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HomeColumnsDirector SeriesDirector Series: Andy Tennant (Hitch)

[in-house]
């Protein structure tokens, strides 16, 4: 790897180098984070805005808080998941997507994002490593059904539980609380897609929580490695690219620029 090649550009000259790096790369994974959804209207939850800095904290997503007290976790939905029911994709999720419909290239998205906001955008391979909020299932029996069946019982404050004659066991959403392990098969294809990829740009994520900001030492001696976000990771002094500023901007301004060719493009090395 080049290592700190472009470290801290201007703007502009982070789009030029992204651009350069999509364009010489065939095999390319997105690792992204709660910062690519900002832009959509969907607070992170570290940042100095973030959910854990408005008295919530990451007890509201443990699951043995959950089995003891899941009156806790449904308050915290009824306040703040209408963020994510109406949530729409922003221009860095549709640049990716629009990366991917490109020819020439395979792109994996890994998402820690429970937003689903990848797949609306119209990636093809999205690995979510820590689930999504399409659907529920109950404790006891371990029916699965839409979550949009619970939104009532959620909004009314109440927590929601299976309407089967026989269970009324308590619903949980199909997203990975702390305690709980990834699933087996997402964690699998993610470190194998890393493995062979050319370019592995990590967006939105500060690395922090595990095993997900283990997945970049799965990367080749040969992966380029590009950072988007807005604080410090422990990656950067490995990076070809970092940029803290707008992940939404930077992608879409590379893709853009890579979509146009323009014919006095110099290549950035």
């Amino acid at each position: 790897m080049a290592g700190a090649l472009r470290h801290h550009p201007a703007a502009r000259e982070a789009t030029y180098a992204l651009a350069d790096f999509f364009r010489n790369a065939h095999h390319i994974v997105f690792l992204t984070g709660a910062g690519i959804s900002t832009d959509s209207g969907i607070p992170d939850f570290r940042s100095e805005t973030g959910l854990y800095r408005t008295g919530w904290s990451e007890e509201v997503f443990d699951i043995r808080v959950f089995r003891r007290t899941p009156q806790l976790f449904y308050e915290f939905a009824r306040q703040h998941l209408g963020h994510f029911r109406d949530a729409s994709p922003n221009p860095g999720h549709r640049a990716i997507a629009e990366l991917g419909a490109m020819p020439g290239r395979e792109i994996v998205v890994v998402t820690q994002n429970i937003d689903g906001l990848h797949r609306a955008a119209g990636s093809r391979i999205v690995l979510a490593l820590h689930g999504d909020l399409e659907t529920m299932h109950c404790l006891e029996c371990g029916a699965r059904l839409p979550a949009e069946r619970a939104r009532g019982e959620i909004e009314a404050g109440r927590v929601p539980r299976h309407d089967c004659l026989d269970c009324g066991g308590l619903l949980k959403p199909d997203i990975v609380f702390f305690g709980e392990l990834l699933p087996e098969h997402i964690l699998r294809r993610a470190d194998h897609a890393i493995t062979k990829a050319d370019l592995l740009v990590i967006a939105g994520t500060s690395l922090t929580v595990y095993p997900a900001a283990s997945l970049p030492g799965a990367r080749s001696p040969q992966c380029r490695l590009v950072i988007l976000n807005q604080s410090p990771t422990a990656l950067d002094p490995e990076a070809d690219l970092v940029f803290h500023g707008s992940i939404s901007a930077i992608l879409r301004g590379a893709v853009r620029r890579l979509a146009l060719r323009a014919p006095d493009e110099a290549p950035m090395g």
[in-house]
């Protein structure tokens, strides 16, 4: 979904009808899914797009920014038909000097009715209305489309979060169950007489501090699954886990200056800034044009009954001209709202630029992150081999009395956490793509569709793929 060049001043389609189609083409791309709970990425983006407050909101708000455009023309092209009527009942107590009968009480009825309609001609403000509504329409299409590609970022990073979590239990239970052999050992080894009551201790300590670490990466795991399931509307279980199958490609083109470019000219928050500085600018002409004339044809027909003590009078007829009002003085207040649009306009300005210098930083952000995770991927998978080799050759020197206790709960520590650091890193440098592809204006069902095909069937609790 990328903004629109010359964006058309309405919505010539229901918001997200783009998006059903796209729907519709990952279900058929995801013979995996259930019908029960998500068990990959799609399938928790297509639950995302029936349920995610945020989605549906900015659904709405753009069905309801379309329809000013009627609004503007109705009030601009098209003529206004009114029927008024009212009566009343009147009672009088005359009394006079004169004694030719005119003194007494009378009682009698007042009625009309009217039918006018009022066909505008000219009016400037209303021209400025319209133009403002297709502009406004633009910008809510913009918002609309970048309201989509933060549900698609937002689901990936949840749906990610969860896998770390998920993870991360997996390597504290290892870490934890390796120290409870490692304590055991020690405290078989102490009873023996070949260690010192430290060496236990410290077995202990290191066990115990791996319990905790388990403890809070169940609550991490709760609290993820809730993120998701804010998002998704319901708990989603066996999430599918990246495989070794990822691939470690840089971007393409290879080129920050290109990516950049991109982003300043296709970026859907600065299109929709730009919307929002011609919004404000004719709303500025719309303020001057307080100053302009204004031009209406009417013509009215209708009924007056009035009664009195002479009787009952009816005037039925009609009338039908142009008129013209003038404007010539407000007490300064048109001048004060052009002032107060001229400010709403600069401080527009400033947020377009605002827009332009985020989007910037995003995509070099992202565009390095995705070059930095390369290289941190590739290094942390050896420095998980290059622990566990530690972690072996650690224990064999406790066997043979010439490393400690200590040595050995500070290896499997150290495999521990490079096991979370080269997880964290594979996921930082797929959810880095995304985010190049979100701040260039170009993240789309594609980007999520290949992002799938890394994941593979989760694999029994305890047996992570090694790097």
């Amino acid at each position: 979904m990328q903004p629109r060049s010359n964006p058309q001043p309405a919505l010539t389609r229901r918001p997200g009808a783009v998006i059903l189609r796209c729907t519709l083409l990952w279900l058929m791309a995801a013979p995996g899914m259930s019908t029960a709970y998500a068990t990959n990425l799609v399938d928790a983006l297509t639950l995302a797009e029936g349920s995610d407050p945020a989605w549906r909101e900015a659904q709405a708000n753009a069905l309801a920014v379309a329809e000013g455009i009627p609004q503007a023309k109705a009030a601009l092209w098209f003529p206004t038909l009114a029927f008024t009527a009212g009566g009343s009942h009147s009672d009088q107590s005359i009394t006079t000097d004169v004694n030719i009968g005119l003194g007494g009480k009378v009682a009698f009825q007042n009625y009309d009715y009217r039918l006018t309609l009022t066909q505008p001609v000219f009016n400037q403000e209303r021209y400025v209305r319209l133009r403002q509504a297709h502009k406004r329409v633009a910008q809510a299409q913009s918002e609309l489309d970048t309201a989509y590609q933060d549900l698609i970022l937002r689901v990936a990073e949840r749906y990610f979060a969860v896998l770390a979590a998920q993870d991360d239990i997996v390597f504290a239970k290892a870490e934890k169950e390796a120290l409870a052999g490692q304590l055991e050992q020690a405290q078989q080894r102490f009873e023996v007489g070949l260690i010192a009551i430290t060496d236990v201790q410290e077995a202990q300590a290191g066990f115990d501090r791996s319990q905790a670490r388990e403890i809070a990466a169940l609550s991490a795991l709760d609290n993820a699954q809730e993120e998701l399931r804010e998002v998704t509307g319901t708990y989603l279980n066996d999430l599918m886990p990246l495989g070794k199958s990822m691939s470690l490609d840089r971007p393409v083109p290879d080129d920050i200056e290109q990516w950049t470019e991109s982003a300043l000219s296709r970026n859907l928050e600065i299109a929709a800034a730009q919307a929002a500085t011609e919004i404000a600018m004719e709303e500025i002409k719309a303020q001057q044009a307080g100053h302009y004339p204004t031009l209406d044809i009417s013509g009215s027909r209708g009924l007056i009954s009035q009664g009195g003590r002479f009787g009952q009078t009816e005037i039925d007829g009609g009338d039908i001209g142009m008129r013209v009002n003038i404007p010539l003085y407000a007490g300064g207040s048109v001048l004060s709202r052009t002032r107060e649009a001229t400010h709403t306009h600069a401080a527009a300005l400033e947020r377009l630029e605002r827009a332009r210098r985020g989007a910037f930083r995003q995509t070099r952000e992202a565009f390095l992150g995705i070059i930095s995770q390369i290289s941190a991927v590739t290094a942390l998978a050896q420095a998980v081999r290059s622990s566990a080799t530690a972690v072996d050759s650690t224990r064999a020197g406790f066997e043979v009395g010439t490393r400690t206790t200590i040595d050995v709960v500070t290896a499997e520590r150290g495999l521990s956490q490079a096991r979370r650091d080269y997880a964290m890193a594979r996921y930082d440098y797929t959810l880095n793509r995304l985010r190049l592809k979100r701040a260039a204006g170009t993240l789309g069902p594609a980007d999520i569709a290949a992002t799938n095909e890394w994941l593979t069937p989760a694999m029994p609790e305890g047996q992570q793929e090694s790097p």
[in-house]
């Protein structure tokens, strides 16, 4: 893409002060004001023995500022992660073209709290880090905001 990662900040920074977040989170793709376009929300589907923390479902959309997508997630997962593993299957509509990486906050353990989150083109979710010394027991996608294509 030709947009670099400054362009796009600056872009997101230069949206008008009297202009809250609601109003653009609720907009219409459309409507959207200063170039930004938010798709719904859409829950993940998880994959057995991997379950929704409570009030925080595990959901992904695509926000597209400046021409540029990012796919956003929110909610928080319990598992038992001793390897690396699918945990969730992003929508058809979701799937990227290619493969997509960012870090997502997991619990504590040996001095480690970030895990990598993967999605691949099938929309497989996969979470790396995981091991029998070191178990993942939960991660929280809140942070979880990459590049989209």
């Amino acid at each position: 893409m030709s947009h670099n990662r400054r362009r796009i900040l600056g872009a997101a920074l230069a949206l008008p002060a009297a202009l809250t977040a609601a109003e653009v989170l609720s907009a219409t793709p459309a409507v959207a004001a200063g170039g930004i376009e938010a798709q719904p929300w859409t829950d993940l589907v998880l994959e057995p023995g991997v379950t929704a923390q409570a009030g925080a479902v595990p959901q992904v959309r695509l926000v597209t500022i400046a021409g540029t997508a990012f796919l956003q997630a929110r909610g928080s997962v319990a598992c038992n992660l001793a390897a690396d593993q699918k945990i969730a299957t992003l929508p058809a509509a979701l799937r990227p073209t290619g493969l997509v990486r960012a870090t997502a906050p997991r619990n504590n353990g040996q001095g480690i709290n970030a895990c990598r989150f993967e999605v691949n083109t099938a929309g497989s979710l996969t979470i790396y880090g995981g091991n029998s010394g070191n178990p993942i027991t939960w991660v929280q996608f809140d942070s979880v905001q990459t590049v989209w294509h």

Director Series: Andy Tennant (Hitch)